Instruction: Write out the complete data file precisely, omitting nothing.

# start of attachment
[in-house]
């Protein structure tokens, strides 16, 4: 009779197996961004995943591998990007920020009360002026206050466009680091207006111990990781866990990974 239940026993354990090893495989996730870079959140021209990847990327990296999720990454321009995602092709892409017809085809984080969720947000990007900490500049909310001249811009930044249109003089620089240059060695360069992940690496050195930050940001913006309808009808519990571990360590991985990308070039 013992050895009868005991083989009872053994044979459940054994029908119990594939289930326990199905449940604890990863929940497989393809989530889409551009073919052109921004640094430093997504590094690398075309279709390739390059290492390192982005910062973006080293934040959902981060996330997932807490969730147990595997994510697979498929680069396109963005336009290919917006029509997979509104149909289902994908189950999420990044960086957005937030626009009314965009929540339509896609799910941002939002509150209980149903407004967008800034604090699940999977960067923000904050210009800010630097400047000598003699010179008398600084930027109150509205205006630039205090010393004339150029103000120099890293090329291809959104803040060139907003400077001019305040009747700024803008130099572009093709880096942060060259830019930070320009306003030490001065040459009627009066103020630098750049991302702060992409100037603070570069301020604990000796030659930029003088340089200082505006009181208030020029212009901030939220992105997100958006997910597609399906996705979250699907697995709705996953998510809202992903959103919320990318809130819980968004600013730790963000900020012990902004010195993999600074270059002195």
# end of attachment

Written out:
[in-house]
């Protein structure tokens, strides 16, 4: 009779197996961004995943591998990007920020009360002026206050466009680091207006111990990781866990990974 239940026993354990090893495989996730870079959140021209990847990327990296999720990454321009995602092709892409017809085809984080969720947000990007900490500049909310001249811009930044249109003089620089240059060695360069992940690496050195930050940001913006309808009808519990571990360590991985990308070039 013992050895009868005991083989009872053994044979459940054994029908119990594939289930326990199905449940604890990863929940497989393809989530889409551009073919052109921004640094430093997504590094690398075309279709390739390059290492390192982005910062973006080293934040959902981060996330997932807490969730147990595997994510697979498929680069396109963005336009290919917006029509997979509104149909289902994908189950999420990044960086957005937030626009009314965009929540339509896609799910941002939002509150209980149903407004967008800034604090699940999977960067923000904050210009800010630097400047000598003699010179008398600084930027109150509205205006630039205090010393004339150029103000120099890293090329291809959104803040060139907003400077001019305040009747700024803008130099572009093709880096942060060259830019930070320009306003030490001065040459009627009066103020630098750049991302702060992409100037603070570069301020604990000796030659930029003088340089200082505006009181208030020029212009901030939220992105997100958006997910597609399906996705979250699907697995709705996953998510809202992903959103919320990318809130819980968004600013730790963000900020012990902004010195993999600074270059002195």